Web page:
What is especially interesting to me is that in your thinking about work at TalentGrow, you include your studies in neuroscience and positive psychology. Would you give your readers a primer on these topics?

Each of those fields is so dynamic and rich that I'll probably do it a big a disservice with this primer, but here are some highlights. Neuroscience is the study of the nervous system and the brain. It's an extremely broad and fast-growing field of inquiry and I'm most interested in cognitive and behavioral neuroscience and its application to the workplace and interpersonal communication. With technology like fMRI machines, scientists can now study the triggers and reactions in the brain that help explain human behaviors and tendencies. In the past, people like the brilliant Dale Carnegie would make observations about human nature and suggest ways to improve our leadership and communication that stemmed from those observations or their intuition. But now science helps us actually know what triggers certain reactions or alleviates certain misunderstandings with much greater accuracy and the scientific 'proof' to back it up. This helps us either reaffirm the usefulness of certain leadership advice and debunk the veracity of other, long-standing myths about what works and doesn't in interpersonal interactions. How amazing is that? The field of Positive Psychology was launched in the late 90s to study human flourishing and to help mentally healthy people increase their level of wellbeing and happiness as opposed to 'fix' what's 'wrong' with them, as is the focus of so much of the field of psychology. This positive, future-focused aspiration is uplifting and motivating to me. Again, the research in this field is based on science and scientific inquiry, not voodoo and 'Law of Attraction' nonsense. This is very helpful to people in business settings and I love learning about this research and helping leaders and employees apply its teachings.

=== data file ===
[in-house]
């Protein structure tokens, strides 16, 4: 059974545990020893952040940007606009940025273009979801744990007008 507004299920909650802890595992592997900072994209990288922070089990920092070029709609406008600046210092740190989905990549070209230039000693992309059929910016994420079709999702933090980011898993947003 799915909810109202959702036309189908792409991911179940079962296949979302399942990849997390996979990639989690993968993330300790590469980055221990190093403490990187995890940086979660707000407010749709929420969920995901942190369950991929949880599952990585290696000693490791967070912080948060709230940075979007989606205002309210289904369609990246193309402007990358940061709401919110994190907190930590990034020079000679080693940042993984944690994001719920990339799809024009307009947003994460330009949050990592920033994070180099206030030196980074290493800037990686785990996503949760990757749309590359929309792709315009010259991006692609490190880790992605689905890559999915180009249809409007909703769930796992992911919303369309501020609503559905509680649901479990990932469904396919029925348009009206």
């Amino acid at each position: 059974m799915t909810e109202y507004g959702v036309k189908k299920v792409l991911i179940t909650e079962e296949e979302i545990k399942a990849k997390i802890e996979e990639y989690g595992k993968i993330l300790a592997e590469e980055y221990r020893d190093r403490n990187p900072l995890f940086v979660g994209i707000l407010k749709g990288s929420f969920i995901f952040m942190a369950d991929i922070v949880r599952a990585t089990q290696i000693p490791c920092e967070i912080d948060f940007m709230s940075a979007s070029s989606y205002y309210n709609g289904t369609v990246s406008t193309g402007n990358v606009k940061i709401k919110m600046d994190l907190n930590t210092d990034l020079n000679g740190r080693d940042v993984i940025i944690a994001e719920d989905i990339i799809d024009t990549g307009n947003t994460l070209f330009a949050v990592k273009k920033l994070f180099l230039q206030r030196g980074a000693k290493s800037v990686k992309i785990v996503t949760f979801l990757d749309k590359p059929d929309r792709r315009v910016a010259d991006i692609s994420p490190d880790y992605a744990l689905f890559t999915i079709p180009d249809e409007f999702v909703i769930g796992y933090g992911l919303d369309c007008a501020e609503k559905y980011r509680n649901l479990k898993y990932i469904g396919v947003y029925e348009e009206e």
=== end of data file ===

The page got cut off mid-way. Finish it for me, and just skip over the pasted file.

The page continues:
Whose work do you like most in each of those fields?

In neuroscience, I really enjoy learning from David Rock, who coined the term NeuroLeadership, because he helps me translate research into business-actionable lessons. And in Positive Psychology, I love the work of Drs. Martin Seligman (considered the "Father of PosPsych"), Mihaly Csikszentmihalyi, and Chris Peterson, who are some of the founding fathers, and a huge new generation of both researchers and practitioners who have followed and added to their writing.

What are the three things you know that CEOs need to know?

#1. Incorporate insights from the fields of neuroscience and positive psychology into your people strategy. We can't run our 21st Century organizations with Industrial Age policies and approaches.

#2. People thrive when their job allows them to use their strengths every day. Encourage your people managers to be insatiably curious about what lights up your people and give them more opportunities to do those things. Shape jobs toward talent rather than shoving talent into pre-defined jobs.

#3. People want continual learning and development opportunities. Expand your possibilities by embracing both formal and informal learning opportunities.

People can find out more about Halelly Azulay and her company at talentgrow.com. She's on Twitter at @HalellyAzulay, as well as on LinkedIn (www.linkedin.com/in/talentgrow/ ). Her upcoming podcast, The TalentGrow Show, can downloaded for free either from her website or from iTunes or Stitcher.

Published on: Mar 2, 2015